23 September 2015

Coffee Fields (Not) Forever

(In which I introduce the child who will become the esposo, a trap is laid, and cherries are not cherries at all.) 

I saw this while taking Tonka on his constitutional, and it literally stopped me in my tracks.
Yes, we have cloudy days here, too.  But only during the rainy season. And only later in the day. (Score!)

One of the coffee fields around the corner is for sale. See the terracotta building peeking out from behind the sign? That's my apartment. There's an empty lot behind us, then this little coffee field (cafetál) to the east of the empty lot. Makes for a nice view out the back windows.

So one more farmer bites the dust. Whoever buys it will surely put up apartments or cookie-cutter houses. Or worse. They already built a childcare center on the other side of the lot behind us. The teachers are either hard of hearing or sadistic, because they recently added microphones to the fun. Now the whole neighborhood can sing along to jolly songs. All morning long. They also painted the wall facing us a lurid neon blue that screams at me from across the empty lot. Along with the kids.

Anyway, this is my view of the soon-to-be-razed coffee field. The mountains are hiding.

My current view to the east from my back windows. Little coffee field rocks some verdant green.

On a clear day, you can see the mountains, too. Somehow, them basically being a parade of volcanoes isn't scary. Volcán Poás is the only active one within view, anyway. True, the world's second-most acidic sulfur lake sits up in the crater, but hey, the geysers can't reach this far, and the lake is such a tranquil, milky aqua-green that it lulls you into believing it's gentle. Okay, those three tourists were just struck by lightning there this week, but you can hardly blame the acid lake for that. Volcán Turrialba, which occasionally belches ash when it's feeling petulant, is southeast of us, out of sight, but it's the one that will coat the floors with a fine grit that's slicker than goose shit and makes you cough. It's the wind pattern, not the proximity.

Cafetál by the empty corn field. 
Volcán Barva (inactive) is to the left.
I know the farmer who owns some of the coffee fields that run the length of the opposite side of the road, aka Tonka's Poop Path. He's an older gentleman with one of those really old, classic trucks. He plants corn in the one field that's not a cafetál. He has chickens and two grouchy little dogs that are Tonka's friends. I hope he doesn't follow suit. I sure would hate to see him sell.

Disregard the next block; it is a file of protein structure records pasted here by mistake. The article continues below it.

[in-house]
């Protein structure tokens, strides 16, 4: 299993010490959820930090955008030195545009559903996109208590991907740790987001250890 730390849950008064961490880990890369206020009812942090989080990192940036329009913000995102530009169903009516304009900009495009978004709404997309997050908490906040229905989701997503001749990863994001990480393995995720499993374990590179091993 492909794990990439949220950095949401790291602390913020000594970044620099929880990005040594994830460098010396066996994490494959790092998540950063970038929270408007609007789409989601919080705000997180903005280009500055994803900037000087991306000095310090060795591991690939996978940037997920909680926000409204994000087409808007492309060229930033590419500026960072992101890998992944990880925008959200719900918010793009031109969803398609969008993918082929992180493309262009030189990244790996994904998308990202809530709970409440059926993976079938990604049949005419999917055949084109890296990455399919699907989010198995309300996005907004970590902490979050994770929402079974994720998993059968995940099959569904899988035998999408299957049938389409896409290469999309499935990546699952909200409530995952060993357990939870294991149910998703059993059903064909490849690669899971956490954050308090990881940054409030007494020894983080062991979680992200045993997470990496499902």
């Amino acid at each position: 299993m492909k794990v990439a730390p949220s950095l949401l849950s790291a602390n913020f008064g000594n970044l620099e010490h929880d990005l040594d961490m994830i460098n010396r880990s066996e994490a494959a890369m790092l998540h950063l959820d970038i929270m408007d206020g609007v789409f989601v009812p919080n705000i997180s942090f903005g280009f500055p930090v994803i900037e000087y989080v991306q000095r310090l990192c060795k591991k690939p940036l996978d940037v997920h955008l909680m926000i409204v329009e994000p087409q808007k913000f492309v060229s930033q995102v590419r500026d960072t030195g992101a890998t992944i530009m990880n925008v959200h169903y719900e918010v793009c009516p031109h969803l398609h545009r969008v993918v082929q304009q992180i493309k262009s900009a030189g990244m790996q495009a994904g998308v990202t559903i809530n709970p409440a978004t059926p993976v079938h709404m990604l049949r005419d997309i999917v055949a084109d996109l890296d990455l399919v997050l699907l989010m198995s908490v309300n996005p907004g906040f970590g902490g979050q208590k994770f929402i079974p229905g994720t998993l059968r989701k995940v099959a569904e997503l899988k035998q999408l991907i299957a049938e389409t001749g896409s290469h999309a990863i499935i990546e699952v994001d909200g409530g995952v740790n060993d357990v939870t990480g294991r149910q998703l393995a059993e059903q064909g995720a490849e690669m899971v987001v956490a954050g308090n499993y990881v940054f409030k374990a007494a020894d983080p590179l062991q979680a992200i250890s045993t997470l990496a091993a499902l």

Transporting coffee by ox cart, 1920s
La Nación - Manuel Gómez
More and more independent coffee growers are selling. The big coffee corporations keep picking up more and more of the market. It's sad. Back in the early 1800s, Costa Rica gave land grants and free plants to anyone willing to grow coffee. Coffee became the country's most profitable export until bananas surpassed it more than a century later. (Tourism now out-earns them both, despite the occasional stray lightning bolt.) Yes, an elite class of coffee barons rose up, but there were a lot of independent growers, too, and those small-farm coffee growers made a huge contribution to the development of the country.

When my esposo was growing up, coffee was important, and not just for waking up in the morning. He grew up poor. His parents raised eight children and buried two more who had died in infancy. His father drove construction equipment, and his mother had the harder job of raising seven boys and a girl. She made tortillas by hand and washed clothes by hand. No family car. The kids didn't just share bedrooms, they shared beds.  They watched TV through a neighbor's window. And every year, the boys picked coffee so they could buy clothes, shoes, and supplies for school. My esposo says they "weren't really poor". Because they only had to pick coffee before school started, not all the time. They didn't have to work during the school year. Perspective, people.

I never had to work as a child, so my perspective on what "poor" means has shifted.

Of course, you laugh about it later. Like childbirth. Or basic training. At family gatherings, once the beer and guaro* are flowing, the childhood stories start, and someone invariably brings up the coffee fields. I learned that picking coffee is no easy task. You're paid by volume, by the bag, but you can't just fly through there willy-willy. Only the ripe, red cherries (or berries) go on to become those brown, addictive, magical beans that breathe life into us every morning. You have to pick them individually, and carefully: you can't pick the green ones yet, the dried up purple ones are no good, and if you strip the branches or pick the stem from the plant along with the cherry, the flowers won't bloom in those places and next year's crop won't grow.

It takes some skill to pick coffee. To do it quickly, even more.

So one of the boys -- the name changes, depending on who's telling the story, but I'm pretty sure it was my esposo -- spied a big bunch of the reddest, ripest cherries, lying on the ground. One of his brothers must've dropped them! He must've been going too fast and missed his bag. What a prize! A good-sized pile, just there for the taking among the leaves. He snatched them up ... along with a big, steaming handful of dog shit. His trap-laying brothers se cagaron de risa, as the phrase goes in Spanish. In Costa Rica, you don't laugh your ass off, you shit yourself laughing. Appropriate.

Growing up in Ohio, we learned to watch out for yellow snow.  My esposo learned to watch out for pretty, red coffee cherries on the ground.